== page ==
Suggested Interview Questions

A CANDID CONVERSATION WITH BARBARA A. ROBINSON

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Whatís the one thing youíre most proud of that you have never shared before?

My family staying together and my children joining together to all take responsibility for raising my grandchildren. Itís not, "These are your children not mine. Iím not their father. Iím not their mother. Iím only an aunt. Iím only their uncle." My grandchildren are the responsibility of the entire family and Iím so very proud of that. After all the mess my husband and I went through and everything I went through, our family survived and thrived. I was out there in the streets as well. But I was also going to school. Despite remarkable circumstances, every one of my children graduated from college, each one owns his or her own home, and they are all successful in their own right.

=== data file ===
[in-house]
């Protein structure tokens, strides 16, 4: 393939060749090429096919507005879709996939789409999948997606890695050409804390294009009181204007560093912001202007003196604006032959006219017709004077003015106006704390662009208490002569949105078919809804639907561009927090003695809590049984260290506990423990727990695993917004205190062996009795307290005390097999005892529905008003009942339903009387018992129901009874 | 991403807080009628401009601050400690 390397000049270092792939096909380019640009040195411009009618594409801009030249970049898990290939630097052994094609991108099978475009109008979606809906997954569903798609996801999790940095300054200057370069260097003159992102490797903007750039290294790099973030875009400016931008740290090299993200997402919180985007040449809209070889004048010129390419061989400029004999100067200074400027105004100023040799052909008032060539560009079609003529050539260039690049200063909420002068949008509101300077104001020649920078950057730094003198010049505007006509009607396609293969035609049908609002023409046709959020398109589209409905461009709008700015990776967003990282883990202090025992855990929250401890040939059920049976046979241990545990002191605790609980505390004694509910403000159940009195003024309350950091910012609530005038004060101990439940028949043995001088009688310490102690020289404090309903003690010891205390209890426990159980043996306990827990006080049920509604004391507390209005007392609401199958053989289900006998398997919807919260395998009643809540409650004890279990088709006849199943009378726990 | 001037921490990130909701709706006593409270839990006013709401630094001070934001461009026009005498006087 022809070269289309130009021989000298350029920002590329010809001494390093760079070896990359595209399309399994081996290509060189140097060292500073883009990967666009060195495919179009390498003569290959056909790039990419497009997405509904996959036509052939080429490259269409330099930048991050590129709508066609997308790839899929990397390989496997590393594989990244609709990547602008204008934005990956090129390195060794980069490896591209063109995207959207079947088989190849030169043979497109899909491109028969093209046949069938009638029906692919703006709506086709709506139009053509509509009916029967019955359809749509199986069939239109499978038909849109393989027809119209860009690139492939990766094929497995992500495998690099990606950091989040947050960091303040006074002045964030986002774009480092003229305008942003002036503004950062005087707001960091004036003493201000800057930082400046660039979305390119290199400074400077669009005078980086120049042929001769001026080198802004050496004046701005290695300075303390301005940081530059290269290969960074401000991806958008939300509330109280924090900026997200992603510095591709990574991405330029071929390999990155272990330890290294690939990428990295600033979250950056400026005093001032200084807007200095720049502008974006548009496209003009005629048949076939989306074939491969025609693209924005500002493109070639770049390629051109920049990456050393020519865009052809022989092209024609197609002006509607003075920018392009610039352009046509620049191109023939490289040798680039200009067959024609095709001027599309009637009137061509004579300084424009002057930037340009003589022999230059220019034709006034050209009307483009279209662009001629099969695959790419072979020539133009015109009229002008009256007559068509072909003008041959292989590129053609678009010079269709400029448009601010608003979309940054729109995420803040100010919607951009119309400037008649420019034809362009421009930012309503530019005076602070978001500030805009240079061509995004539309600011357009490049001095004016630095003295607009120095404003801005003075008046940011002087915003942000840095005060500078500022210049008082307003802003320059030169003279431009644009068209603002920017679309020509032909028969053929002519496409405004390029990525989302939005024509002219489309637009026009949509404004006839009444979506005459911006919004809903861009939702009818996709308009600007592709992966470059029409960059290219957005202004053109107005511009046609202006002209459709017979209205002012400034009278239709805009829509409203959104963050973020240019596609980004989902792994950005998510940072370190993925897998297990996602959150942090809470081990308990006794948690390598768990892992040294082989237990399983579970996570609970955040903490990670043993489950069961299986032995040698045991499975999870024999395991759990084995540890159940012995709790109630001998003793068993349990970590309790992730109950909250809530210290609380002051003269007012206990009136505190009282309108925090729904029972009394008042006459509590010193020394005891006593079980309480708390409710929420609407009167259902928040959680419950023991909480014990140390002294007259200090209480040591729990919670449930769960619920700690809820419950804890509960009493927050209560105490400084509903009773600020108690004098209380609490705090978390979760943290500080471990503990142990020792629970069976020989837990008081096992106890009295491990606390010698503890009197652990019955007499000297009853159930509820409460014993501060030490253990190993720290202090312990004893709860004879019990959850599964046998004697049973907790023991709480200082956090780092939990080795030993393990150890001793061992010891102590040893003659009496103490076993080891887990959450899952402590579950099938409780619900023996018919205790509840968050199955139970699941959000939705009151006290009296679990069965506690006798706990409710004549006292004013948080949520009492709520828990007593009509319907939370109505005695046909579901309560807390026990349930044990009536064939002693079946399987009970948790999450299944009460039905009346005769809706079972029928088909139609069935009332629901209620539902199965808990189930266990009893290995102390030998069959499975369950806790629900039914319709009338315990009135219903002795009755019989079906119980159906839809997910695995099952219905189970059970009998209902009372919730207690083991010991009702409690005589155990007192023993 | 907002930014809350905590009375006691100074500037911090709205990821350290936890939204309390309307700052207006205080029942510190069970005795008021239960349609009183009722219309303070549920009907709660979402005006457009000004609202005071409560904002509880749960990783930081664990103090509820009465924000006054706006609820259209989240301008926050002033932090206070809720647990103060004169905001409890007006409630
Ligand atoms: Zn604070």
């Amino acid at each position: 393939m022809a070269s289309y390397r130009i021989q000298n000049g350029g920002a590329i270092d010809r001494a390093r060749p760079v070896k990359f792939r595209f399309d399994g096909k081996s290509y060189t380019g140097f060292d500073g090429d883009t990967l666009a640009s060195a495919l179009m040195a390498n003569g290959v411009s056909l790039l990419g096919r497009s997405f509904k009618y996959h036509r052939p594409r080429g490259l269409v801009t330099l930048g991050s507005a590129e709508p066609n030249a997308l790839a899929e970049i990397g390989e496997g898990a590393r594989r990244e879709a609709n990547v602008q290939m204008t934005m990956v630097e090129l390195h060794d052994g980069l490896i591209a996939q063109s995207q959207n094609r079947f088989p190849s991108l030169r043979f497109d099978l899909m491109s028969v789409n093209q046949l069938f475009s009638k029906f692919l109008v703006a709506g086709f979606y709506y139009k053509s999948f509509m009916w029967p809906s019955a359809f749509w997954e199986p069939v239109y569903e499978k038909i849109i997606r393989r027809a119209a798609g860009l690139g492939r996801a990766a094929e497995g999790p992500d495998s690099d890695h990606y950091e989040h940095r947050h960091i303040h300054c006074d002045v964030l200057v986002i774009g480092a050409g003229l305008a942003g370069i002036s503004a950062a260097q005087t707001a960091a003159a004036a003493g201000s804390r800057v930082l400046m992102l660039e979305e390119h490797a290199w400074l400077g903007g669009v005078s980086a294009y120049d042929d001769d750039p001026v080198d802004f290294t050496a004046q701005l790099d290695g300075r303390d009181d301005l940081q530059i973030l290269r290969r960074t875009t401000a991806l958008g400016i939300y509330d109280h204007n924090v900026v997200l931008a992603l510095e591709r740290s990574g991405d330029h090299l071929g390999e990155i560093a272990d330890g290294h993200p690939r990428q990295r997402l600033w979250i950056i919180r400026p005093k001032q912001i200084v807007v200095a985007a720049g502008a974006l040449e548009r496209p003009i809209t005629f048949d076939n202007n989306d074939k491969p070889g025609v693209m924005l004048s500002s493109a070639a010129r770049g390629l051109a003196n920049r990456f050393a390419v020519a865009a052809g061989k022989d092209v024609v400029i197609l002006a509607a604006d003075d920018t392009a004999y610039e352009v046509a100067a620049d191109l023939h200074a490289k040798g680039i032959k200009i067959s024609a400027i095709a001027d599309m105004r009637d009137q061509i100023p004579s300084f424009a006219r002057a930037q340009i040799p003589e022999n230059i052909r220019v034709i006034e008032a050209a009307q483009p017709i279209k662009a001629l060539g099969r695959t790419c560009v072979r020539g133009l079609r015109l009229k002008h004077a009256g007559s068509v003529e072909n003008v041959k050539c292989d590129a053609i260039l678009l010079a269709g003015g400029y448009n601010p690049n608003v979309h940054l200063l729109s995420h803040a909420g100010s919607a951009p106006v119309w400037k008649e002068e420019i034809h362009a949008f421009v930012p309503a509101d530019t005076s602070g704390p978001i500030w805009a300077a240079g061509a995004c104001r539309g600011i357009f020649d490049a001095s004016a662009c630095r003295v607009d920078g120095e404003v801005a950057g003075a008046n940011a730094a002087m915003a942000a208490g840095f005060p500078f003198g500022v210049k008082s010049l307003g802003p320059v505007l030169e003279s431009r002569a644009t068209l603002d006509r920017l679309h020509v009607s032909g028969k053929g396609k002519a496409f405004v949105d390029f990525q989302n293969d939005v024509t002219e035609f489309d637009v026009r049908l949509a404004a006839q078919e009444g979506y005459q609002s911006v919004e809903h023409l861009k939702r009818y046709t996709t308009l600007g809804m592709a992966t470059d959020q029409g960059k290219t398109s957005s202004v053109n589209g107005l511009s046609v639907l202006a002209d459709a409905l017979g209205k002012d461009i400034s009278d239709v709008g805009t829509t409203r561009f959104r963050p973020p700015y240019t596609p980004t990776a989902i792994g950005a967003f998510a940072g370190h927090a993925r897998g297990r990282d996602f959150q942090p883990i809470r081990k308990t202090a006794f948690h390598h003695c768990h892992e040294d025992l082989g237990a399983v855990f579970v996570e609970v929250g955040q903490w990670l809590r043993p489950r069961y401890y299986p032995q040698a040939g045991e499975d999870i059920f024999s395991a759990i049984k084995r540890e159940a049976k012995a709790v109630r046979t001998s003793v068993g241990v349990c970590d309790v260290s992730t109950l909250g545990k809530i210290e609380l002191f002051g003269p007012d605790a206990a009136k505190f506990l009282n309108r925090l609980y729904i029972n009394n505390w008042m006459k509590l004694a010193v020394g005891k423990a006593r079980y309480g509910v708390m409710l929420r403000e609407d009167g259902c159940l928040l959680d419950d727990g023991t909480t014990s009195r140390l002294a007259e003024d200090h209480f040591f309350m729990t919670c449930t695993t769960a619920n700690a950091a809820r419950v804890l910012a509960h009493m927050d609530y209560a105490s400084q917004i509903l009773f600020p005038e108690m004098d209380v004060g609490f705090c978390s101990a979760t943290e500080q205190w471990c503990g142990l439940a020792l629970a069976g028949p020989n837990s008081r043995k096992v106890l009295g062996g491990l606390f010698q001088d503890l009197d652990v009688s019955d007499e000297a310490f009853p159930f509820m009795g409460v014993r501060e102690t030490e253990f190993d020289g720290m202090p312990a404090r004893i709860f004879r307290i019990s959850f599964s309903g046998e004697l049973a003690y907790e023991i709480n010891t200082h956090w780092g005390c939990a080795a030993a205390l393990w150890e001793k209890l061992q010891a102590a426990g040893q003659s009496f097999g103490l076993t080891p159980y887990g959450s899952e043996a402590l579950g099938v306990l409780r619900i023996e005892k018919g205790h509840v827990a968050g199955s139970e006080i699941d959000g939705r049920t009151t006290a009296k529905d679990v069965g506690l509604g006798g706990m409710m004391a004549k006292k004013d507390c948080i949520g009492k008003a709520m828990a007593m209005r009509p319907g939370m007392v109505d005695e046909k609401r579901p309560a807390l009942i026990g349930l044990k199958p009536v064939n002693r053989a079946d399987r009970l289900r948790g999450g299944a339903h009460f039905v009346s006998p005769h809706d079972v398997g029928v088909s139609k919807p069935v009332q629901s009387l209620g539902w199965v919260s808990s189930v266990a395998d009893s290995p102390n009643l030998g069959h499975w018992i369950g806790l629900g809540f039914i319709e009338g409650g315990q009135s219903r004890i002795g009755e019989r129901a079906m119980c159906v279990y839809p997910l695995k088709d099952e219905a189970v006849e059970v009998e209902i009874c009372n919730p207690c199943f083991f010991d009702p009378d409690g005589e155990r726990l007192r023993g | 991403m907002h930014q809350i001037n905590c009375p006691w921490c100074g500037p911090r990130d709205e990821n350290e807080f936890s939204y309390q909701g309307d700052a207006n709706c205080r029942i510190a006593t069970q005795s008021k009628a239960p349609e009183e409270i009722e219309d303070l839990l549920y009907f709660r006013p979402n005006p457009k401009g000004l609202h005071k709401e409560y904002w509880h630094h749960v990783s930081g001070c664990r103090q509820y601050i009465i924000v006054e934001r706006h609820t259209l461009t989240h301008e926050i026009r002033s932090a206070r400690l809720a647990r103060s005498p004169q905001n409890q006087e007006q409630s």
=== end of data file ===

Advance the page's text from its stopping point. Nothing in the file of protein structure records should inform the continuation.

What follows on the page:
Do you have any regrets?

I regret not learning sooner to live my life for myself and not through the eyes of others. I regret that it took so long for me to understand that I have a lot on the ball, and so much to offer. I regret being such a strong disciplinarian when my children were growing up. Only after I put my faith in God was I able to realize that I am somebody, that I donít have to be a product of my past, that I could be a product of my own choosing. I should have learned that years ago. I wasted precious time, but I donít waste time worrying over things about which worrying canít change.

What advice can you give to single mothers in the workforce today?

Go for your dreams. Donít let anyone tell you that you canít make them come true because youíre Black, Hispanic, poor and so on. Donít let anyone define your limitations and never sell yourself short. Make sure your kids graduate from high school. Realize that your children come first. Never, ever, put a man ahead of your children. Be the role model for them, be there for them. Be your childrenís hero.